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Canadian Mounties to help police Iraq if asked

In recent years some 1,200 members of the Royal Canadian Mounted Police have been sent to other trouble spots, including Haiti and Kosovo.
Canadian Mounties to help police Iraq if asked
By Randall Palmer, 11 Apr 2003

OTTAWA, April 11 (Reuters) - Canada said on Friday it was ready, if asked, to send its Mounties to help restore order in lawless Iraq, but renewed its criticism of U.S. President George W. Bush's insistence on regime change there.

Prime Minister Jean Chretien said Canada had not yet been asked to help police Iraq, where the fall of President Saddam Hussein has been accompanied by looting, arson and plunder.

But he made clear he was open to the possibility of helping. In recent years some 1,200 members of the Royal Canadian Mounted Police have been sent to other trouble spots, including Haiti and Kosovo.

"If it is the contribution that we can make, we will do it. If they want us to be in something else, we will be in something else. We will be there to help," Chretien told reporters at the announcement of a minor government change.

Canadian Solicitor-General Wayne Easter, in overall charge of law enforcement, said government officials were discussing what to do if a request for police came in. "We are committed to doing what we can as a country to ensure the Iraqi people have public health and safety in their cities as we do in ours," he told reporters.

Chretien's anti-war stance, coupled with often stinging criticism of Bush and the United States from within Canada's ruling Liberal Party, has already hit ties between Ottawa and the United States, Canada's biggest trading partner by far.

Unlike French President Jacques Chirac -- a fierce opponent of the U.S.-led war in Iraq -- Chretien has not issued a formal statement welcoming Saddam's fall, and on Friday he gave it only grudging approval. Asked if he was glad Saddam was apparently gone, Chretien said curtly: "Of course."

But asked if he was glad the regime had collapsed, he said only: "But the problem is, as I explain to you all the time, you know, we believe in a world that is multilateral, and the notion of going here and there to change a regime, which is next? It's always the question I ask myself."

Chretien cited the case of Zimbabwean President Robert Mugabe. He said the Commonwealth had big problems with the Zimbabwe leader, but that did not mean he and British Prime Minister Tony Blair should step in to change things.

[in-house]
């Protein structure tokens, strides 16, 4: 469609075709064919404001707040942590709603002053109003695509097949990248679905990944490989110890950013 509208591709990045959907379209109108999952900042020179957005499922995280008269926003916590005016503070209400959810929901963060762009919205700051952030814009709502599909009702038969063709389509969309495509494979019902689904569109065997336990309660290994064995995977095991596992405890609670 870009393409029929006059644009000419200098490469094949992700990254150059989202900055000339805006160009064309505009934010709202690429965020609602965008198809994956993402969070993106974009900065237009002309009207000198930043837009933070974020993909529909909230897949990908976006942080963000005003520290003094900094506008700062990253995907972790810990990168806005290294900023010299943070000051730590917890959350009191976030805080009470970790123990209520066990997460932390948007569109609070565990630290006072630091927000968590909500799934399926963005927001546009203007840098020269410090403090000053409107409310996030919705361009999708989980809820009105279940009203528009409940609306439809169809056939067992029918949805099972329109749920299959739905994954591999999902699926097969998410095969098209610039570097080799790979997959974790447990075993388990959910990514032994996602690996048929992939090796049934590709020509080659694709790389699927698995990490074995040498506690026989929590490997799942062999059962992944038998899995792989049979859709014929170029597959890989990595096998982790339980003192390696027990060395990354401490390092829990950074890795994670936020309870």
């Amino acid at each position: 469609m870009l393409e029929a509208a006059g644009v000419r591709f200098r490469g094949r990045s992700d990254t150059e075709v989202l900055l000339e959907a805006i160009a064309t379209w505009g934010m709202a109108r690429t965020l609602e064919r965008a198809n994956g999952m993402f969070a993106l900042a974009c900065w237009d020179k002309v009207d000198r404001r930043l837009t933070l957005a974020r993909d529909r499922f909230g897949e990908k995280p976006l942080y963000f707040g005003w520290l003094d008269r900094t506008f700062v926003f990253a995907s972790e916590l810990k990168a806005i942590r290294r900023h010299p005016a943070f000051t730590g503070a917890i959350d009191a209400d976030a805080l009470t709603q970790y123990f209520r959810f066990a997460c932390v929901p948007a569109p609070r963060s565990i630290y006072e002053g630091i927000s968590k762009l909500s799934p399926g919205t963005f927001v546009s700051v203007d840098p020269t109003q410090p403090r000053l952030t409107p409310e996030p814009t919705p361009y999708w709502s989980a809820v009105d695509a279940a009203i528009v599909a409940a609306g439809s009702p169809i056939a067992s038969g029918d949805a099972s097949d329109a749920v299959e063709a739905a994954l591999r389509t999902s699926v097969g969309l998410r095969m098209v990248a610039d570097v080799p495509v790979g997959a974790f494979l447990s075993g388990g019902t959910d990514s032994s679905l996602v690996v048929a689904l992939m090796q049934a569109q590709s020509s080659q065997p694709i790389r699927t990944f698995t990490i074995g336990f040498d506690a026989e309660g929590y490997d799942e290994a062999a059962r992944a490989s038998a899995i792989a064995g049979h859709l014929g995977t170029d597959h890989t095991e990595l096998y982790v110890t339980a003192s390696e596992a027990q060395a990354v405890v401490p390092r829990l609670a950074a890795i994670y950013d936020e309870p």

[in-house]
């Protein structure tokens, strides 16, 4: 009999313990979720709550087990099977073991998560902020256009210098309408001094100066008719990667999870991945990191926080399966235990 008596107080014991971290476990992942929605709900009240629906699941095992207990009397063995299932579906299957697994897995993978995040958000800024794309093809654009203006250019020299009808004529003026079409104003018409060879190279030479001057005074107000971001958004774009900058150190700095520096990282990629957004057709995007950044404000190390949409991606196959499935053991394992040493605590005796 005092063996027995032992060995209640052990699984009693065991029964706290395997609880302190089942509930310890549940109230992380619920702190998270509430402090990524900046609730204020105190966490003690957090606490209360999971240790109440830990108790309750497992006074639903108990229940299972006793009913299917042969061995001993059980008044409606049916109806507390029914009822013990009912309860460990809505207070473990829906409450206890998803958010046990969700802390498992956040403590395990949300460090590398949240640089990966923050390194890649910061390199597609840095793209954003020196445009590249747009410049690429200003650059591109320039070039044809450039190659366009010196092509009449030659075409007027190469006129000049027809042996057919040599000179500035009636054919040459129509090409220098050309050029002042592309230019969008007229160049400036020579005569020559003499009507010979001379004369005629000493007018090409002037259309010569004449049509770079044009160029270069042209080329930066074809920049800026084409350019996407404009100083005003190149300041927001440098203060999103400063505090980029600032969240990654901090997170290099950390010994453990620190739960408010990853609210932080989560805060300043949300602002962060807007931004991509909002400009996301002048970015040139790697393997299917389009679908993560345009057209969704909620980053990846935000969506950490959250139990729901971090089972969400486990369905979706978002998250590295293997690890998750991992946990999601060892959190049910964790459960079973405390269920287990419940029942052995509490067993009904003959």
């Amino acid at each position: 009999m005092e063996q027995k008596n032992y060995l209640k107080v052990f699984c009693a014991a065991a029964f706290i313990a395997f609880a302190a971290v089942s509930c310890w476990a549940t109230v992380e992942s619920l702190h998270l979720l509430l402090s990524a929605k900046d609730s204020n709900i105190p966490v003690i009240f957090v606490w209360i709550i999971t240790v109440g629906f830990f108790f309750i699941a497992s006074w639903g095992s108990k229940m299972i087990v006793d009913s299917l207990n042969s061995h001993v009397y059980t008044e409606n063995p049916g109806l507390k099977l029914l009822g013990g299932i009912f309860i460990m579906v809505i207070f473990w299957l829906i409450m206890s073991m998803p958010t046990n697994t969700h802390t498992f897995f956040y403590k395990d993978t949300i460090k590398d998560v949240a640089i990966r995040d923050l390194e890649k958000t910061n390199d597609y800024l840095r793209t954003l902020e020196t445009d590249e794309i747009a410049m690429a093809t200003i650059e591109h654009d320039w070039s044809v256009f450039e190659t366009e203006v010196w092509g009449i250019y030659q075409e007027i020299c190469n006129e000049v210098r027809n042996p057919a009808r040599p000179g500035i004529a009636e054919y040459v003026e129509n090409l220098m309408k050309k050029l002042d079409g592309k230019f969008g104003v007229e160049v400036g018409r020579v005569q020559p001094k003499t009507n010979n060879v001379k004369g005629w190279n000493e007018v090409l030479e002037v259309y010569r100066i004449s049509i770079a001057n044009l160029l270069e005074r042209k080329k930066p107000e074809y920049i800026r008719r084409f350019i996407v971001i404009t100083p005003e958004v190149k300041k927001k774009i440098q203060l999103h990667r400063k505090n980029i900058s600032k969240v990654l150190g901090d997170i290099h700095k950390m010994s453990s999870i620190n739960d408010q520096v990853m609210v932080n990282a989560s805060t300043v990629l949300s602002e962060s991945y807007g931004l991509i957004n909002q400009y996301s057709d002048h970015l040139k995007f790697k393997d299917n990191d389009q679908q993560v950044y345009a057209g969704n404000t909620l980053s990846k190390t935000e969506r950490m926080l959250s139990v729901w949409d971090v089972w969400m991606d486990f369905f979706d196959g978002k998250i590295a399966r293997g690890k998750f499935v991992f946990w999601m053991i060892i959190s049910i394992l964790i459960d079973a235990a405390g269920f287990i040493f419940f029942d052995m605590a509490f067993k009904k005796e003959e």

"I don't think so. It's not the way that the world should function," he said. "Go there and change the regime -- it's not my option."

The deepening tensions between Chretien and Bush mean that serious questions have been raised as to whether Bush will go ahead with a planned trip to Ottawa on May 5.

So far both sides have said only that the war in Iraq might make it difficult for Bush to come, and Chretien conceded on Friday that the visit might not go through at this time.

"I don't know what will happen. If he were to have a reason to cancel and postpone it, I don't know... So far it's on. But it's coming at an awkward time perhaps for him," he said. "He's still invited, but if he were not able to come, I will invite him to come later."

Strains between the Chretien and Bush administrations have increased in recent months after comments from both sides.

Chretien's chief spokeswoman last year called Bush "a moron" and subsequently resigned. A cabinet minister said Bush had failed to act as a statesman, and a backbench Liberal said she hated Americans, who she described as "damned bastards."

U.S. Ambassador Paul Cellucci, a close friend of Bush, has spoken of his disappointment at Chretien's refusal to join the war and his reluctance to muzzle critics of Bush.

This week Cellucci said he found it "incomprehensible" that Canadian ships patrolling the Gulf as part of the war against terrorism would not automatically hand over to U.S. authorities any Iraqi soldiers or officials they might come across.

(With additional reporting by David Ljunggren)

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dsfsd 11.Apr.2003 14:41



are they going to wear those stupid hats?
its already bad that the americans look like ninja turtles.